Sunday, September 7, 2014

Why Do You Pray?

It's an important question. I mean, isn't God all-knowing and stuff? Why do we need to ask Him for something when He not only knows what we need, but what we want and what is best for us?

There are so, so, so many ways that this can be answered, and many of them are very good ways to answer them. However, the majority of those answers tend to deal with the question in a way that, I believe, doesn't have the best focus. Essentially, oftentimes we look at prayer as something we do to, more or less, change God's Mind; or, at least change what God was going to allow have happen to us. But...what about us?

I mean, is God the One Who's Mind needs to be changed? Was God looking down upon creation, thinking everything was going hunky-dory, until He heard my prayer for a friend going through a very tough situation, and was completely shocked with this bit of information? Are we God's Little Tattle Tails?

Surely not.

I think we should look at prayer as not something that changes God in some way, but changes us in deep ways. When we pray for others, when we petition God to help those in need, we indicate that at least some part of us cares. It sanctifies us just a little bit more; and then just a lot bit more. Prayer is, in one way, a tool to perfect us, to make us want what God wants. To train our minds in a way that reflects God's Mind.

Now, let's apply that to the prayers we pray.

As a child, I was often told in church that recited prayers were "vain repetition" and thus evil. "Now I lay me down to sleep..." No, sir; none of that, here! So I had to come up with my own prayers: "Dear Jesus, thank You for this day, thank You for dying on the Cross for my sins, I pray for Grandpa and Papa to get saved (because they were Roman Catholics, so *obviously* they weren't "saved"--what?), and that/for X, Y, and Z, and in Jesus' Name, Amen." I kept repeating that formula with no problem...until I realized that I was saying, essentially, the same things, even with my "XYZ's".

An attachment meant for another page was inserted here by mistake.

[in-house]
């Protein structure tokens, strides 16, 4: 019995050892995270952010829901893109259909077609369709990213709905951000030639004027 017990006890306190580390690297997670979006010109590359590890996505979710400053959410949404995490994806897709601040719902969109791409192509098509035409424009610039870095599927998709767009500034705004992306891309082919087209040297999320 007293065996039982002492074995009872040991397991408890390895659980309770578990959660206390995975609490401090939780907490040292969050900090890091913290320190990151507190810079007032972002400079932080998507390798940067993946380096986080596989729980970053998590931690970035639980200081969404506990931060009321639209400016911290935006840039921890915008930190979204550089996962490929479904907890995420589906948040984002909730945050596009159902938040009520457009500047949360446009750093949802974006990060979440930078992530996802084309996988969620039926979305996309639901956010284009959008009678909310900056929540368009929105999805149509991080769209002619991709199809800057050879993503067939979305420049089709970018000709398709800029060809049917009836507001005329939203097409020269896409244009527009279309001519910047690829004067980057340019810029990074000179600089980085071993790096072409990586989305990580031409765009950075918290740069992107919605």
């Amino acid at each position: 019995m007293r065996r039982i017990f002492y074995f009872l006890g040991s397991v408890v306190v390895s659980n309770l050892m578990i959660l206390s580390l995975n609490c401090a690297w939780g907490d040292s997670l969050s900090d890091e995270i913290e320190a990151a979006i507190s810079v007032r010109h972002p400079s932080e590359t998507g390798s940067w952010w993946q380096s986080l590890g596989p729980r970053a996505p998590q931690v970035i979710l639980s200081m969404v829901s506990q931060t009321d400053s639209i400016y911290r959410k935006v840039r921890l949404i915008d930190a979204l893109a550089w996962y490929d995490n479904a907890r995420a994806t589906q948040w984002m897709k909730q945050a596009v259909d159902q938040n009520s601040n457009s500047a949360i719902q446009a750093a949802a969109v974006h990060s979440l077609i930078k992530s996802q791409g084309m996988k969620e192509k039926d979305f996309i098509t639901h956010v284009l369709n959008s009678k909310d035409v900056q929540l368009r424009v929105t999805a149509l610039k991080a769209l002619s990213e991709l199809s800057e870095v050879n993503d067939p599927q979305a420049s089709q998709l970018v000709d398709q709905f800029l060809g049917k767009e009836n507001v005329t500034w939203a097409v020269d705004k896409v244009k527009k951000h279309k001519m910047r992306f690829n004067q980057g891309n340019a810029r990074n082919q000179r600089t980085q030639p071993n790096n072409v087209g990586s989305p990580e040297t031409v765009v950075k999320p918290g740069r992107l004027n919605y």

Afraid that I might be having "vain repetition" in my prayers, I tried to change it up as much as possible. I ended up being very, very worried that I wasn't praying right because my last prayer wasn't different enough from the one before that.

In other words: I was trying to change my prayers rather than letting my prayers change me.

Today I have no worries for that. I pray recited prayers with absolutely no problem, especially every Sunday. I also pray prayers that are, well, conversational with God. After all, it is a relationship I have with The Messiah. But this relationship isn't a Buddy Christ relationship. One of us in the relationship is the unfaithful wife, the other the Faithful Husband. One of us is the broken and indebted son, the other the Rich and Loving Father. One of us needs to conform to the Other.

That's why I enjoy recited prayers: men and women more holy than I wrote them, and with them I can conform myself to the prayer, rather than the prayer conform to me. That's not to, once again, say that I DON'T pray freely; I still do. I need both types of prayer.

Think about the songs we sing to God in our services; are they not prayers? Do we not all say the same words? The Psalms was the prayerbook for both the Jews and the Early Church, and still is to this day for many within the Faith. Maybe songs and prayers are not very different.

Anyways, it's just a thought.















Thursday, August 7, 2014

I Don't Want Mere Imputation

"For our sake he made him to be sin who knew no sin, so that in him we might become the righteousness of God."--2 Corinthians 5:21